I was talking with a young man (middle school age) about what he liked and didn’t like about his family. Interestingly, he liked the family dinners they used to have and he disliked that they no longer had those family dinners. Even as a middle school boy, he missed family dinners. Family dinners provided him the time he desired to reconnect with his family…to slow down, talk, and connect with his whole family. I have to admit, I was somewhat surprised to hear a middle-school-aged child talking about missing family dinners because of the family connection he desired. Nonetheless, he made an excellent observation. Family dinners provide a great time to reconnect and bond with our families. They are a time to relax, tell stories, and talk about our daily lives, laugh, and even make some future plans. Research also indicates that having regular family meals help to reduce the rates of substance abuse, teen pregnancy and depression in adolescents. Families that enjoy regular family meals see their children attain higher grade-point averages than children whose families do not have regular family meals. Studies also suggest that “dinner conversation” boosts vocabulary more than reading does! The stories of personal victories, perseverance, fun moments, and family times help build a child’s resilience and confidence. As you can see, family meals offer a smorgasbord of benefits for families and their children. So, if you want your family to grow more intimate…if you want your children to grow up happy…if you want your children to grow up physically and emotionally healthy…if you want your children to have a higher grade-point average, set aside the time to enjoy regular family meals.  Here are a few tips to help you plan your family meal time:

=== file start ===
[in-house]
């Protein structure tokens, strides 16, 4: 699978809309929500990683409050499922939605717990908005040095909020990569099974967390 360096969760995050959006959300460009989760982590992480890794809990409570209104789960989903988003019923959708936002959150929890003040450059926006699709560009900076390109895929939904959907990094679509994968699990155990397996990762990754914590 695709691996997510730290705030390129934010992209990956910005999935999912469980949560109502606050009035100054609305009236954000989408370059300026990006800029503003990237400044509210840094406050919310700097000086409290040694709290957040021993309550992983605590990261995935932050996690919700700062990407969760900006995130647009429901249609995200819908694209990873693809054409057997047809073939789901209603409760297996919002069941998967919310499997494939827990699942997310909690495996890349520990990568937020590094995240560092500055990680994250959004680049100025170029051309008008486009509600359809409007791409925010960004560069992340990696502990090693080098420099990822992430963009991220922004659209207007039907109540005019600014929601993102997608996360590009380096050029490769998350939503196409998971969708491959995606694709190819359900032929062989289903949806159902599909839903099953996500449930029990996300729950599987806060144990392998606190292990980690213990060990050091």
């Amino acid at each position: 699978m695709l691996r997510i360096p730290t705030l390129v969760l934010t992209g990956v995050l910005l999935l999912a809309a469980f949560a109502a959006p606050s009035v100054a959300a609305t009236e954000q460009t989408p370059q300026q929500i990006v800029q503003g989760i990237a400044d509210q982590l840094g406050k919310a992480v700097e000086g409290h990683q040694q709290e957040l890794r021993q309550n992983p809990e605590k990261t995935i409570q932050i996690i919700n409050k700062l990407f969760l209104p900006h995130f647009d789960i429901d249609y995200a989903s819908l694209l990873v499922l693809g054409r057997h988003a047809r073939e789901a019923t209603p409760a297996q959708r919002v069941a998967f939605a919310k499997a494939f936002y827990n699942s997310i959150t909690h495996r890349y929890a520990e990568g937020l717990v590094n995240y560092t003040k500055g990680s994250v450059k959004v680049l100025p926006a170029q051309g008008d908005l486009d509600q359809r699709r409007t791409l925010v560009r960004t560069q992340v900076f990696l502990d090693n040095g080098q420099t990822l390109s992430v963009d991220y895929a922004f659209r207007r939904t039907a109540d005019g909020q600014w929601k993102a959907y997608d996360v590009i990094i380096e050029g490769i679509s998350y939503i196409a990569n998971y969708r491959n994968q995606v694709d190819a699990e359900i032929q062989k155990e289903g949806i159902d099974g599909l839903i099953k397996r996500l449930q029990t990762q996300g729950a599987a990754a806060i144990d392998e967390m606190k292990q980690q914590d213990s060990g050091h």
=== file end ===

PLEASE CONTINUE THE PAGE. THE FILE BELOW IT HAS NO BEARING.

·         Include your whole family in the meal process. The family meal process includes making the menu, preparing the meal, setting the table, and cleaning up afterwards. Include the whole family in these activities. Make the menu together. One day a week, allow a different family member to pick their favorite food items for a meal. Encourage the whole family to help clear the table, load the dishwasher, wash the dishes…and make it fun with conversation and laughter. Come up with your own creative ways to include the whole family in the family meal process.